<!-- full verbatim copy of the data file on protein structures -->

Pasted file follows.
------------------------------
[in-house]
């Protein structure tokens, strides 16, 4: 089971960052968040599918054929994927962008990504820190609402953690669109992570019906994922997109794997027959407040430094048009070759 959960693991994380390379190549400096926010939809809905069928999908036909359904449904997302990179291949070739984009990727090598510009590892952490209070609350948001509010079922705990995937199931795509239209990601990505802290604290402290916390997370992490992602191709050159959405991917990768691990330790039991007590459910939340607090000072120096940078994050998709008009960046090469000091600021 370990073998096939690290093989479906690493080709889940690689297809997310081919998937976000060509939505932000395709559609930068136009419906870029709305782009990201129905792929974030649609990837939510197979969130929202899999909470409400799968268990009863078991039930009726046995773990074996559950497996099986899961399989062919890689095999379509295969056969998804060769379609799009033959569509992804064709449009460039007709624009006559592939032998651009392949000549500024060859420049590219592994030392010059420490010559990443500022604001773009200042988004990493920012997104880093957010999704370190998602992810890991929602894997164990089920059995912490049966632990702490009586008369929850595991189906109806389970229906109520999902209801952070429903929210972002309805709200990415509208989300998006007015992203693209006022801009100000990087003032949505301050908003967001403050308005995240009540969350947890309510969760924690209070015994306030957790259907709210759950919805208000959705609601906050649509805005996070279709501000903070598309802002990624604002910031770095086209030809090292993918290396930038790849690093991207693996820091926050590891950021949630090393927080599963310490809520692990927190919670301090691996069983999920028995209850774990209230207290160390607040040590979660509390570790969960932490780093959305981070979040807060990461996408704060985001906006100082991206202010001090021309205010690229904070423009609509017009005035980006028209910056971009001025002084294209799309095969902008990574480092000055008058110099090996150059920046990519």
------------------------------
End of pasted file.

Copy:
[in-house]
């Protein structure tokens, strides 16, 4: 089971960052968040599918054929994927962008990504820190609402953690669109992570019906994922997109794997027959407040430094048009070759 959960693991994380390379190549400096926010939809809905069928999908036909359904449904997302990179291949070739984009990727090598510009590892952490209070609350948001509010079922705990995937199931795509239209990601990505802290604290402290916390997370992490992602191709050159959405991917990768691990330790039991007590459910939340607090000072120096940078994050998709008009960046090469000091600021 370990073998096939690290093989479906690493080709889940690689297809997310081919998937976000060509939505932000395709559609930068136009419906870029709305782009990201129905792929974030649609990837939510197979969130929202899999909470409400799968268990009863078991039930009726046995773990074996559950497996099986899961399989062919890689095999379509295969056969998804060769379609799009033959569509992804064709449009460039007709624009006559592939032998651009392949000549500024060859420049590219592994030392010059420490010559990443500022604001773009200042988004990493920012997104880093957010999704370190998602992810890991929602894997164990089920059995912490049966632990702490009586008369929850595991189906109806389970229906109520999902209801952070429903929210972002309805709200990415509208989300998006007015992203693209006022801009100000990087003032949505301050908003967001403050308005995240009540969350947890309510969760924690209070015994306030957790259907709210759950919805208000959705609601906050649509805005996070279709501000903070598309802002990624604002910031770095086209030809090292993918290396930038790849690093991207693996820091926050590891950021949630090393927080599963310490809520692990927190919670301090691996069983999920028995209850774990209230207290160390607040040590979660509390570790969960932490780093959305981070979040807060990461996408704060985001906006100082991206202010001090021309205010690229904070423009609509017009005035980006028209910056971009001025002084294209799309095969902008990574480092000055008058110099090996150059920046990519």